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Chloe January 30, 2016 - 4:06 pm

Wow this is so interesting!!! That must have been quite a find for them to discover all of those skeletons. It’s good that there is a nice atmosphere inside, you’d expect it to feel quite chilling. The views are spectacular! What a stunning place to explore! Although I would have been out of their at first sight of those spider sacks! Thank you for sharing your adventure with #whatevertheweather xx

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Sarah - Craft Invaders January 31, 2016 - 10:34 am

It must be amazing to find a tomb with the skeletons intact! I thought it’d feel more creepy than it did in there. I think it has a lot to do with being built from Cotswold stone – it’s such a beautiful, warm coloured stone, and so familiar to us around here. Spiders don’t bother me, but my daughter wasn’t too keen on them once I told her what I thought they were!

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Agent Spitback January 28, 2016 - 1:00 pm

This is so interesting. It really makes history come alive for everyone! I love going on excursions like these! Thanks for sharing with #abitofeverything

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Sarah - Craft Invaders January 29, 2016 - 8:31 am

It is fascinating to visit places, rather than just reading about them in books. Thanks for having us x

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wendy January 27, 2016 - 4:19 pm

Looks like you had a fun day exploring and what an interesting place to visit. If I’m honest it would probably creep me out a bit!!xx #whatevertheweather

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Sarah - Craft Invaders January 29, 2016 - 8:37 am

It was a bit creepy climbing in. First thing I did was have a good look around with the torch to make sure there wasn’t anything lurking in the depths!

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Claire January 26, 2016 - 5:16 pm

Looks like a brilliant day! And what a fascinating place – definitely on the to-do list for next time I’m in the UK!

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Sarah - Craft Invaders January 27, 2016 - 11:19 am

It really is, and there’s loads to see in this area of the UK if you do visit 🙂

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Alice January 26, 2016 - 4:05 pm

Wow – what an amazing place to visit! It reminds me of a similar place in Isle of Scilly that we went to as children – Bant’s Carn. Like Uley it has an exposed section of settlements – we used to run as fast as we could to secure the best ‘house’ – and a covered mound-like structure that you could also go inside. I have so many happy memories of this place. I’m sure your little one will never forget the mystery and adventure!
x Alice
#abitofeverything

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Sarah - Craft Invaders January 27, 2016 - 11:23 am

That sounds like such fun. Its great how childhood memories stay with us. My daughter has definitely got the history bug atm, she has a huge list of places she would like to visit and I’m sure the Isle of Scilly will get added when she reads your comment!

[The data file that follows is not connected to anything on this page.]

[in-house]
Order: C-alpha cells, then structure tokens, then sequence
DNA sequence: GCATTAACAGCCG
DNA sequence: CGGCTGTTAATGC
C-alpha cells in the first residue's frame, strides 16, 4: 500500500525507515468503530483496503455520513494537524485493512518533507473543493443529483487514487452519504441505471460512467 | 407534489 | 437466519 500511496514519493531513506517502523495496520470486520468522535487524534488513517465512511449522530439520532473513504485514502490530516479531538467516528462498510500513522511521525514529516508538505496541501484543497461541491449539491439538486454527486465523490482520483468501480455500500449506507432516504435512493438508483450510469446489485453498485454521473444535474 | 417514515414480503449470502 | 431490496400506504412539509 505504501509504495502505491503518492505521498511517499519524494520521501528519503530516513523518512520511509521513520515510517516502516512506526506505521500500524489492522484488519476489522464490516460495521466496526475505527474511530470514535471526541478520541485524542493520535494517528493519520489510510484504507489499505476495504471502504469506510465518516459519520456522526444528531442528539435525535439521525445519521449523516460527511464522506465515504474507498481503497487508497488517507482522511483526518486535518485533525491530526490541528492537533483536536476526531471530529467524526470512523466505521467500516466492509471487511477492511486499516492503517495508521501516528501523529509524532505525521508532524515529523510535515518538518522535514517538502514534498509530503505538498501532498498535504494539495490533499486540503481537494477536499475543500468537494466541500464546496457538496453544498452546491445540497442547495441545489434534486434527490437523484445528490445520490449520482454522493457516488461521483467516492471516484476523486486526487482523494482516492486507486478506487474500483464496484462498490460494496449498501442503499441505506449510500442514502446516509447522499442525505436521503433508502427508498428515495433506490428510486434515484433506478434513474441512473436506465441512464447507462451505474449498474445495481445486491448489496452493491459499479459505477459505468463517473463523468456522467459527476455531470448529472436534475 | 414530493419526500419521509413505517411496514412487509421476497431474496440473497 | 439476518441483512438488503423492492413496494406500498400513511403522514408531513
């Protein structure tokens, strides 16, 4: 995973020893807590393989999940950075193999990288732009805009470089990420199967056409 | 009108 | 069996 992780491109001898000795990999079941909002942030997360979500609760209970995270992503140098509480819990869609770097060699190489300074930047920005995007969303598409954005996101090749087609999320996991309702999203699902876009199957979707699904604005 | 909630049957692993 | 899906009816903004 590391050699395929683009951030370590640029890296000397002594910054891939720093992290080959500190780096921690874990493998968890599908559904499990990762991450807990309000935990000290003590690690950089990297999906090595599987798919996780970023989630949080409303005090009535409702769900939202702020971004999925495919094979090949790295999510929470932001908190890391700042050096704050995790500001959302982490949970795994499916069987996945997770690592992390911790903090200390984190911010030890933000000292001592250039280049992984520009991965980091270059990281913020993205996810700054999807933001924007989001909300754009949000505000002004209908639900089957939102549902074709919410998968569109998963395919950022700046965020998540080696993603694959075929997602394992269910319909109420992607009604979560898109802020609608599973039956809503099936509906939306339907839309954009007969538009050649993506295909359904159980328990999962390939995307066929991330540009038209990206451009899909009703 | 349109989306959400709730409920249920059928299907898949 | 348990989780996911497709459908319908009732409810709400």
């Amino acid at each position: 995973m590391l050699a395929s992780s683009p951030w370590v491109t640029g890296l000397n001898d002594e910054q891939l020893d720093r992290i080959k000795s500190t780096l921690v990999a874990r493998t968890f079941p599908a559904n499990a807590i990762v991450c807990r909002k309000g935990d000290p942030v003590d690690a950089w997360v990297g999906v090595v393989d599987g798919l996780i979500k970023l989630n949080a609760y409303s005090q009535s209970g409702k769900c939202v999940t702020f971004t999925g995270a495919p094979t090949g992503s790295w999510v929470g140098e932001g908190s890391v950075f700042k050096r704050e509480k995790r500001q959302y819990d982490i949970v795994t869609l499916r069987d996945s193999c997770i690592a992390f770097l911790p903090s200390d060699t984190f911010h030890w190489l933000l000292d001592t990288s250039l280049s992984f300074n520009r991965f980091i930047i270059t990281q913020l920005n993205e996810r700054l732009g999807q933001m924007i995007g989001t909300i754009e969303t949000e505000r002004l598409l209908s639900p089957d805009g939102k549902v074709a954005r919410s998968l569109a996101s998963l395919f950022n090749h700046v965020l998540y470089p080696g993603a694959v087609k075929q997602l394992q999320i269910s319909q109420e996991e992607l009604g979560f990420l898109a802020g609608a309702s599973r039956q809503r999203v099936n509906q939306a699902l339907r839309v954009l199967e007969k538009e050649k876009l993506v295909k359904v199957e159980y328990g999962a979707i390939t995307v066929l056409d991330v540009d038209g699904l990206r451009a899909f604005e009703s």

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Mary @ Over 40 and a Mum to One January 23, 2016 - 6:34 pm

What a fascinating place, going to pin for future reference #CountryKids

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Sarah - Craft Invaders January 24, 2016 - 5:04 pm

It really is fascinating. We loved that we could go inside and that there was no-one else around. It felt like quite an adventure!

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Coombe Mill January 23, 2016 - 10:23 am

This sounds like such a great place to visit for your daughter who’s studying early man. I can’t believe they built those 5000 years ago, I wouldn’t know where to start today with a digger let alone the tools they had back then. I hope your daughter learnt some new things to tell her teachers about back at school. Thanks for linking up with me on #CountryKids.

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Sarah - Craft Invaders January 24, 2016 - 5:08 pm

I know Fiona, and I believe that often the big stones came from quite a distance away. These places clearly meant an awful lot to these communities. It’s such fascinating history 🙂

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Karen (@karenjwhitlock) January 23, 2016 - 6:57 am

When I saw that you had linked this up to #countrykids I HAD to check it out. I have seen it marked on local maps (living in Gloucester it’s not too far away from us) and always wondered about it, but presumed it would be a mound with bot much else to see – it definitely looks worth a visit reading this. Though I am not sure that even putting elegance aside I would be able to squeeze inside!

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Sarah - Craft Invaders January 24, 2016 - 5:12 pm

We often go looking for things on maps, only to find nothing much there when we arrive, so really pleased to help someone out. It is definitely worth a look and it’s near a few other places on interest too 🙂

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happyhomebird January 23, 2016 - 12:28 am

Brilliant, I am really into learning more about barrows. There is a small one in a little village nearby to us and I really want to go and take a look. These are very impressive.

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Sarah - Craft Invaders January 24, 2016 - 5:18 pm

They are fascinating – I suppose they are the earliest architecture that exists in the UK 🙂